Almighty God, you alone are our true judge,
for you know what we are,
you know what we should be,
and with you there is mercy.
Give us feeling for what is right;
set us on fire to see that right is done,
through Jesus Christ our Lord 
in the power of the Holy Spirit.

Readings (related):

Amos 6:1a, 4-7;
Psalm 146;
1 Timothy 6:6-19;
Luke 16:19-31


Amos 6:1a, 4-7

Amos is the prophet par excellence on social and economic justice matters. Here he takes aim at the complacent wealthy who enjoy their luxuries without a care in the world let alone a care for the world. A perfect entree passage to the gospel reading about the rich man who complacently let poor Lazarus suffer at his door.

Psalm 146

The God who commands us to act justly, who favours the poor and suffering over the rich and indolent, and who calls us to use wealth generously is the God who is front, centre and star of this psalm.

Praise the Lord! (indeed) ...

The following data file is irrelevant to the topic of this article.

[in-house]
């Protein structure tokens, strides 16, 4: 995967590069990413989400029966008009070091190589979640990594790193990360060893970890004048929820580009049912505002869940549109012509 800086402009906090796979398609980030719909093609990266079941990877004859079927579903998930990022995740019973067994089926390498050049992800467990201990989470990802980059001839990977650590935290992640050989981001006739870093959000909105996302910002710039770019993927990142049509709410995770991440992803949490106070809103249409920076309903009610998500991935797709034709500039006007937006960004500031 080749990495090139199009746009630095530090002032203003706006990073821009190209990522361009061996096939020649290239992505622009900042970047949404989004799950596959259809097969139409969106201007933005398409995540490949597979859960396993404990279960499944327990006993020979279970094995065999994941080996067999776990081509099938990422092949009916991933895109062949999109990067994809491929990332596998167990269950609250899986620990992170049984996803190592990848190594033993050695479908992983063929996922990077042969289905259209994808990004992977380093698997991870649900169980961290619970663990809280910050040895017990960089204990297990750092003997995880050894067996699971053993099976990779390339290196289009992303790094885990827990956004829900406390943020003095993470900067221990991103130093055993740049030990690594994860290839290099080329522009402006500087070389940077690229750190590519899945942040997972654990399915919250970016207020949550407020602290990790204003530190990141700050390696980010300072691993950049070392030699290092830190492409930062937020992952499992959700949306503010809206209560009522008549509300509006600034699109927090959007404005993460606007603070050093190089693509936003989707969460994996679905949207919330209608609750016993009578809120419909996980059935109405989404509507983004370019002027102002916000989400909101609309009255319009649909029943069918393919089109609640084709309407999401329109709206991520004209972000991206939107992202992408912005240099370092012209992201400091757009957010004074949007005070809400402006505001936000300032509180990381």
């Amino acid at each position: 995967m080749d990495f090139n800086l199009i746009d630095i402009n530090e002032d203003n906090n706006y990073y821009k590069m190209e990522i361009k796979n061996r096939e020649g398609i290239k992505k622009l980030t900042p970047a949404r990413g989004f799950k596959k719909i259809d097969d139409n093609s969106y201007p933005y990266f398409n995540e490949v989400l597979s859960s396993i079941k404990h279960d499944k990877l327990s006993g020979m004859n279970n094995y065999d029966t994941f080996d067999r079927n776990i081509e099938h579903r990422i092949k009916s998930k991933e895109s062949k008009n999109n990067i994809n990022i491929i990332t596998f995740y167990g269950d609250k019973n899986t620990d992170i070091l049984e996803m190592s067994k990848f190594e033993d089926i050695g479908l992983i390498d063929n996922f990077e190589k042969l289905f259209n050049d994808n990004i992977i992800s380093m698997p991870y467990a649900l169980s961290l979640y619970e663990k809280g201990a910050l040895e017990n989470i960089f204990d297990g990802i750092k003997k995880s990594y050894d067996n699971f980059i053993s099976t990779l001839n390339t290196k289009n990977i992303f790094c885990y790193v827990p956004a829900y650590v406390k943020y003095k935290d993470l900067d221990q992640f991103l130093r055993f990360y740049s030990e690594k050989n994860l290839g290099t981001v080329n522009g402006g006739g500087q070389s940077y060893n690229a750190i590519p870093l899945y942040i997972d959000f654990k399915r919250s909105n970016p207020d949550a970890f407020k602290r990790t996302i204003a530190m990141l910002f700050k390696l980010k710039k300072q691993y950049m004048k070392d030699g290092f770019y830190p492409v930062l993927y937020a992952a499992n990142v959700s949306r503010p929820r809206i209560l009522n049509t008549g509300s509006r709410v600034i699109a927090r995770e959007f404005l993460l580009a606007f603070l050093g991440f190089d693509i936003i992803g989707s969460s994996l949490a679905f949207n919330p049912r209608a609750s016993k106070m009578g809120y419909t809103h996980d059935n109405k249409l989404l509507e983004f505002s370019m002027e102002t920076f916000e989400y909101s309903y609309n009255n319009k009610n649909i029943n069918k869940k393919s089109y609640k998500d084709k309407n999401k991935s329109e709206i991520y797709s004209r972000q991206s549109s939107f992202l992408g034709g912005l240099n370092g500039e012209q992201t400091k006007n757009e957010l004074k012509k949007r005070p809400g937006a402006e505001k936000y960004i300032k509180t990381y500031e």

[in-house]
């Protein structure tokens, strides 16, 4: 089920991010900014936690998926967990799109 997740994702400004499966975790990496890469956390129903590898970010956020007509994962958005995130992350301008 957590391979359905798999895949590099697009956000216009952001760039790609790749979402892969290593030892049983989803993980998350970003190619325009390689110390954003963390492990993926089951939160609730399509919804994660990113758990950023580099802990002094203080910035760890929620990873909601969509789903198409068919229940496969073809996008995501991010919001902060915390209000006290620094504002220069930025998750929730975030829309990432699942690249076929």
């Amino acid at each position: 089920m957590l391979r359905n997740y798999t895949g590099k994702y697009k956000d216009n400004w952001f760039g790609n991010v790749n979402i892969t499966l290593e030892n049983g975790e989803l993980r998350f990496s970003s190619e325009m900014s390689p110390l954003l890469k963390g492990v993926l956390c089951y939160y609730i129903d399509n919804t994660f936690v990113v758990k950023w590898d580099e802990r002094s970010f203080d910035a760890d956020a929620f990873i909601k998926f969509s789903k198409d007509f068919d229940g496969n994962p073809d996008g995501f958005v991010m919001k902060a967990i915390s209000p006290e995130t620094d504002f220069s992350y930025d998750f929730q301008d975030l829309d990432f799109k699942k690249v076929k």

Do not put your trust in princes (of course not) ...
Happy are those whose help is the God of Jacob (because he is the God 'who executes justice to the oppressed ... upholds the orphan and the widow).

1 Timothy 6:6-19

(I have no idea why the lectionary skips so much material in this important epistle between last week's reading from chapter 2 and this passage).

Although the epistle reading does not necessarily 'relate' to the gospel reading in the 'related' series, this epistle reading has quite a bit to say about being rich, the love of money, the danger of being rich re wandering from the faith.

Although the passage moves away from these themes through verses 11-16 (which is more or less a restatement of the great theological and christological concerns of this letter and the importance of faithfully 'confessing' true belief), there is a return to these themes in verses 17-19.